Saturday, October 18, 2008

Hick’r Nut Harvesting on a Chilly Autumn Morning

Early this Saturday morning I ventured into the woods on a mission to find some hick’r nuts. Known as a hickory tree, most folks around here call them hick’r nut trees. It was a cool autumn morning with the temperature in the 40’s, so it was the first time this season I’ve donned a flannel shirt. It wasn’t long before I came upon an old hickory tree and the ground was covered with fallen nuts in their thick woody husks. I easily gathered a small-sized paper sack full of bounty.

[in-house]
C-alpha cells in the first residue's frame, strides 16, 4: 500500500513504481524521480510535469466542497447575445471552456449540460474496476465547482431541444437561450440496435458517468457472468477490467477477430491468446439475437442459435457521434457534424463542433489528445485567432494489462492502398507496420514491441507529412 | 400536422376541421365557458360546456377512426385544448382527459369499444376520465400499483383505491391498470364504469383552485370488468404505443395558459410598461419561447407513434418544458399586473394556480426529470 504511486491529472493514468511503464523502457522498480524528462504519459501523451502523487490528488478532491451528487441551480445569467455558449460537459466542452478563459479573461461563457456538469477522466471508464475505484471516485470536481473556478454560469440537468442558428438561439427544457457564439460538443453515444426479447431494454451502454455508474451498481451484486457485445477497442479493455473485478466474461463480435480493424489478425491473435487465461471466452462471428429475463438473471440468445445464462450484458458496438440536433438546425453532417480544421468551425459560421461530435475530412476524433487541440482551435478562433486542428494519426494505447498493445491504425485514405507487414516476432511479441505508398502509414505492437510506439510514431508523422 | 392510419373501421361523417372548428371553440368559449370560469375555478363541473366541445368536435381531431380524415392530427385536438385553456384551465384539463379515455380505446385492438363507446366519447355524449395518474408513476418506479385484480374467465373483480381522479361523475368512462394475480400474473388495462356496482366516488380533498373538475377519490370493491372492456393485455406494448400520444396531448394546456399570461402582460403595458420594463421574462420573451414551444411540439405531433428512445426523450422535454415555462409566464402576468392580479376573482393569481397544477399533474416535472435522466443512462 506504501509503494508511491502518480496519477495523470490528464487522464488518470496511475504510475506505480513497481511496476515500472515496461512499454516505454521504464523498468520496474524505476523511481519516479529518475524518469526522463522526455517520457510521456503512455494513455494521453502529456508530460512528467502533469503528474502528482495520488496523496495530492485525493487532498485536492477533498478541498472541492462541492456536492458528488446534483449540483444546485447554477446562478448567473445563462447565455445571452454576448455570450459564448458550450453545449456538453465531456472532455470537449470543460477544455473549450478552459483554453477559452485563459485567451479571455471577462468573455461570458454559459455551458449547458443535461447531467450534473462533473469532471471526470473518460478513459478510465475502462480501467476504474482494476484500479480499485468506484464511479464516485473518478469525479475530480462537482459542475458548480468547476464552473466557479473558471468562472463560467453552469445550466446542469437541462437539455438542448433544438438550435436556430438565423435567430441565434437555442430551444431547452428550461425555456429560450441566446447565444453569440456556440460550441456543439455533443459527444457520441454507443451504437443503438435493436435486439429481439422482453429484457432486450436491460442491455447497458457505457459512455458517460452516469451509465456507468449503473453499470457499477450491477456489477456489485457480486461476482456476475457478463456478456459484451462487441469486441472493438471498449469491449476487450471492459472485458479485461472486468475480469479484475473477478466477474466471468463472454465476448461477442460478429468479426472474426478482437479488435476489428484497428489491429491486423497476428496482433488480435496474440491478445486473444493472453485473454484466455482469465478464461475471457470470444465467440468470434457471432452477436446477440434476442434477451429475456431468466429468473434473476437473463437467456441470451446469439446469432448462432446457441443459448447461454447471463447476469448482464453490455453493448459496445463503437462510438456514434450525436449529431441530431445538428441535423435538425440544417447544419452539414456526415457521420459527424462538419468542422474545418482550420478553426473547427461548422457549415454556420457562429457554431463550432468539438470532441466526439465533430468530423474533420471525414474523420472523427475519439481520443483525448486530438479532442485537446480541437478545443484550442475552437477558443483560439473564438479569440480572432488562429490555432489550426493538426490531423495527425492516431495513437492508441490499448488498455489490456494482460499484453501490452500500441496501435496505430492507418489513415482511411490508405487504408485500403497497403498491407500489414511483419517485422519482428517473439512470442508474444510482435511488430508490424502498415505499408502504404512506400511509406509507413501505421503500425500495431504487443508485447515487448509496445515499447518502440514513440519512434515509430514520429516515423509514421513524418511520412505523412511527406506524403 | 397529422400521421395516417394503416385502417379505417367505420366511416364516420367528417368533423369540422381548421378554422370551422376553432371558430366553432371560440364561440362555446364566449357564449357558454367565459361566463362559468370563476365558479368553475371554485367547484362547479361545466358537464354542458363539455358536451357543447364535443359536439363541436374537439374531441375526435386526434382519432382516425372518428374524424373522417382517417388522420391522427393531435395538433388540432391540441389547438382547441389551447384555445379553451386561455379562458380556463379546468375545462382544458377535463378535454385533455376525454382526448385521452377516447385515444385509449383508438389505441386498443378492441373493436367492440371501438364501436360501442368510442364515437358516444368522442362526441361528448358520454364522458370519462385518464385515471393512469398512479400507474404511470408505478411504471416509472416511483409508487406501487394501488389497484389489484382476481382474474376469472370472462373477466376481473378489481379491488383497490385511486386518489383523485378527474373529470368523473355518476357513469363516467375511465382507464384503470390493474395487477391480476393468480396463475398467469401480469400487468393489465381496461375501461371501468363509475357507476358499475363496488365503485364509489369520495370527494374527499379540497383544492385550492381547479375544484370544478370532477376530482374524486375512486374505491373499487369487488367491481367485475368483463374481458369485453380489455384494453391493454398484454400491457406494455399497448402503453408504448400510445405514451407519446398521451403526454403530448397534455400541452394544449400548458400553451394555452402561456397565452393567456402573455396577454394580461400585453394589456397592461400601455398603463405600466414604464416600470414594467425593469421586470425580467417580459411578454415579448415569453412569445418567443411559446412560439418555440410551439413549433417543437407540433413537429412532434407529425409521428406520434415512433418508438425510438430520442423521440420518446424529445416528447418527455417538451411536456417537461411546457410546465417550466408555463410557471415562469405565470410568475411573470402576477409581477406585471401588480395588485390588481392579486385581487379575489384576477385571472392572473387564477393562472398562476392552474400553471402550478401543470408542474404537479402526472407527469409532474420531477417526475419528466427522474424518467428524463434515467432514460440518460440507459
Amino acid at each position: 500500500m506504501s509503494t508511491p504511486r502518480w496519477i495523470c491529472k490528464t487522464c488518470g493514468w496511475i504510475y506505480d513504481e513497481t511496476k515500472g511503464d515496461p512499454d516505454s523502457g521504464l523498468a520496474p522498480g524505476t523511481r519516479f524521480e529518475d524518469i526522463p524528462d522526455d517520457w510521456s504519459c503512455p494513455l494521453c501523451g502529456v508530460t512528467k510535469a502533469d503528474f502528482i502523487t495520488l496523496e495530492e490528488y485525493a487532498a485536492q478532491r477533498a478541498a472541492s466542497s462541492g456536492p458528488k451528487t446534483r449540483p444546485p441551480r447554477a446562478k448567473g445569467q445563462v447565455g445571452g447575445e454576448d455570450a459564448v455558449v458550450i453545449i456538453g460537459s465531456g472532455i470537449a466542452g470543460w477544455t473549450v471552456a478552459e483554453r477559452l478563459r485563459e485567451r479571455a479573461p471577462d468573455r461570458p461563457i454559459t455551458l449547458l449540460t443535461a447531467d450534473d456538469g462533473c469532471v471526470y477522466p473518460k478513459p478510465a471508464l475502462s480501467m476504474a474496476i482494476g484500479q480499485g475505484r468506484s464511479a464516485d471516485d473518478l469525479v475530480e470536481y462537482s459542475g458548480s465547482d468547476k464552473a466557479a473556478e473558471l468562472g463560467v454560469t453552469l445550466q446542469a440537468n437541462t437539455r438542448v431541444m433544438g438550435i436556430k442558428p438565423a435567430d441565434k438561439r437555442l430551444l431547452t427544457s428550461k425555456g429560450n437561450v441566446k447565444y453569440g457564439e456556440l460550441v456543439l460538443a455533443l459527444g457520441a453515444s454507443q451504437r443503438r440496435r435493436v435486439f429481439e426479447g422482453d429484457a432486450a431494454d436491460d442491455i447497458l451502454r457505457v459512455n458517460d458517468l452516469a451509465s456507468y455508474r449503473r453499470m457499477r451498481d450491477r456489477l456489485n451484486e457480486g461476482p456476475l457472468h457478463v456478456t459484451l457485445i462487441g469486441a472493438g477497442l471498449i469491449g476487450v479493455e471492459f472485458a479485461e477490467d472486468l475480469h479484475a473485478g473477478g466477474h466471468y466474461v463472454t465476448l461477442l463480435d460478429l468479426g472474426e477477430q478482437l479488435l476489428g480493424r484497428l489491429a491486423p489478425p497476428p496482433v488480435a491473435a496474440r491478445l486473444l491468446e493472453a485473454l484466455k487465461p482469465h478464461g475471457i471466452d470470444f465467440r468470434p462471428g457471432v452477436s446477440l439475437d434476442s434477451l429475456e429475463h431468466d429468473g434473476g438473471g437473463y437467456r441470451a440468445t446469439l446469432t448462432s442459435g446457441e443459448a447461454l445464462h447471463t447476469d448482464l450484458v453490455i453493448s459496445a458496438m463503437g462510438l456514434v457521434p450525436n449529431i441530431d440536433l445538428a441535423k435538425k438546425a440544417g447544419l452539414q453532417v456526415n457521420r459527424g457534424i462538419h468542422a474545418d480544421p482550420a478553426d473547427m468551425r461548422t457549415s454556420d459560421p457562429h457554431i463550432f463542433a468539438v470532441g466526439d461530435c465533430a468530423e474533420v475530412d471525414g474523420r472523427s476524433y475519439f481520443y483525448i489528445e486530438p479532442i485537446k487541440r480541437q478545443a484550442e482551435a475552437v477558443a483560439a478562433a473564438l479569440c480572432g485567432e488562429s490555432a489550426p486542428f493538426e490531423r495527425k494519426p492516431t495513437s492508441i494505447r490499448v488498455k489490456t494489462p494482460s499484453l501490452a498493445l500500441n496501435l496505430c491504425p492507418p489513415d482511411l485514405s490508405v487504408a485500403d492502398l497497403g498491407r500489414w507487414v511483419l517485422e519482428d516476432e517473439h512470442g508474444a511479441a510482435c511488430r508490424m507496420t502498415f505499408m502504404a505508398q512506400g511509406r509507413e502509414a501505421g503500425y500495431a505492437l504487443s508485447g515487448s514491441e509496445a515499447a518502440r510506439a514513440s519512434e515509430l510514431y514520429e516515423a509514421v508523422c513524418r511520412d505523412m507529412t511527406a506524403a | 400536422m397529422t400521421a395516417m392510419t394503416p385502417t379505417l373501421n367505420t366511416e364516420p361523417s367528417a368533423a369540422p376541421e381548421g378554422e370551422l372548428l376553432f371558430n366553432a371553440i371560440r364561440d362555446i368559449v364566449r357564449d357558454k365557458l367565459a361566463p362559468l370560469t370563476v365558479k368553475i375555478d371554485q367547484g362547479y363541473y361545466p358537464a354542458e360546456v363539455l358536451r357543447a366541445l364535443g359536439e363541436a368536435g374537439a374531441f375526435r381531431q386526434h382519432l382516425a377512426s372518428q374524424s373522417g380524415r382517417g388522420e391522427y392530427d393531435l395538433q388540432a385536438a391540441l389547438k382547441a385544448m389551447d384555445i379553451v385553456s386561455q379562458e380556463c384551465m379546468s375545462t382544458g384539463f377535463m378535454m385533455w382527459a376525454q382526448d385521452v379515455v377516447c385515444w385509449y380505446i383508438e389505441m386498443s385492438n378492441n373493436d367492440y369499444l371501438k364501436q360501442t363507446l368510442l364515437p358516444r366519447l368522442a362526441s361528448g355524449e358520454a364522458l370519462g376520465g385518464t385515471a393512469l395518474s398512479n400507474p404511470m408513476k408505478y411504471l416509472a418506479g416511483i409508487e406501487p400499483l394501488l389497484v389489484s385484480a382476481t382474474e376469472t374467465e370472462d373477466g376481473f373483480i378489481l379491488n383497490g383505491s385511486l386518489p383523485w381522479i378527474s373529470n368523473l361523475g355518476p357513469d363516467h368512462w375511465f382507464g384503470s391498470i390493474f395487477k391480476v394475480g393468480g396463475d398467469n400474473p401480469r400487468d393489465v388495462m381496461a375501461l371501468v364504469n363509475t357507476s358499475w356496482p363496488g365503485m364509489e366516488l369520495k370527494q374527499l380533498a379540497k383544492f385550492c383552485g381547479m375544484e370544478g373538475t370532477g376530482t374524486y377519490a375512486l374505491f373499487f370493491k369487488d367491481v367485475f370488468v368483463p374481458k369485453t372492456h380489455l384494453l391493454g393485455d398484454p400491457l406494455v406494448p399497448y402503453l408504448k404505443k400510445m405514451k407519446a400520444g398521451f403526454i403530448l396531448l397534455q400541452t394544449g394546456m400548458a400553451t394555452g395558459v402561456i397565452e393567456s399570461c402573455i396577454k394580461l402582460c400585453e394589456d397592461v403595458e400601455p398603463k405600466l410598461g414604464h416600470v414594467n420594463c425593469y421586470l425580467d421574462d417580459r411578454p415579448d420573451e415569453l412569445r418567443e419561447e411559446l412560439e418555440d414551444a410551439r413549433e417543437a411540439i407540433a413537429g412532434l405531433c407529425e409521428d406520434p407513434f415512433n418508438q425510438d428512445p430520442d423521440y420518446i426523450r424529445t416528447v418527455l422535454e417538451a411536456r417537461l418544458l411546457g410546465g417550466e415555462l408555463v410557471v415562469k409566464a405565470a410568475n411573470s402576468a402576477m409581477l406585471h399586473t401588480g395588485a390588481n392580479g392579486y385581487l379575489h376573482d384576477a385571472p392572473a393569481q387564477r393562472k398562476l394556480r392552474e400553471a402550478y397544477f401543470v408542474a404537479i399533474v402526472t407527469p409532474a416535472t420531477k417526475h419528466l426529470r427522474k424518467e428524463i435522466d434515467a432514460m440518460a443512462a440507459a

In the olden days the hickory nut was a tasty treat, often a substitute for walnuts (to me the shagbark hickory nut tastes similar to the walnut). I’ve often heard my grandparents say a three-layer hick’r nut cake was a special treat. During those days hickory was also a prized wood used for tool handles, wheel spokes and the like. And hickory was also a preferred type of wood for smoke curing meats. However some species of the tree produce a nut that is bitter.

I’ve now displayed my small bounty of de-husked hick’r nuts in a bowl on the fireplace hearth, right next to a big orange pumpkin I received from a local farmer last week. There’s something about nuts and pumpkins that simply bring an aura of the autumn season into the home.

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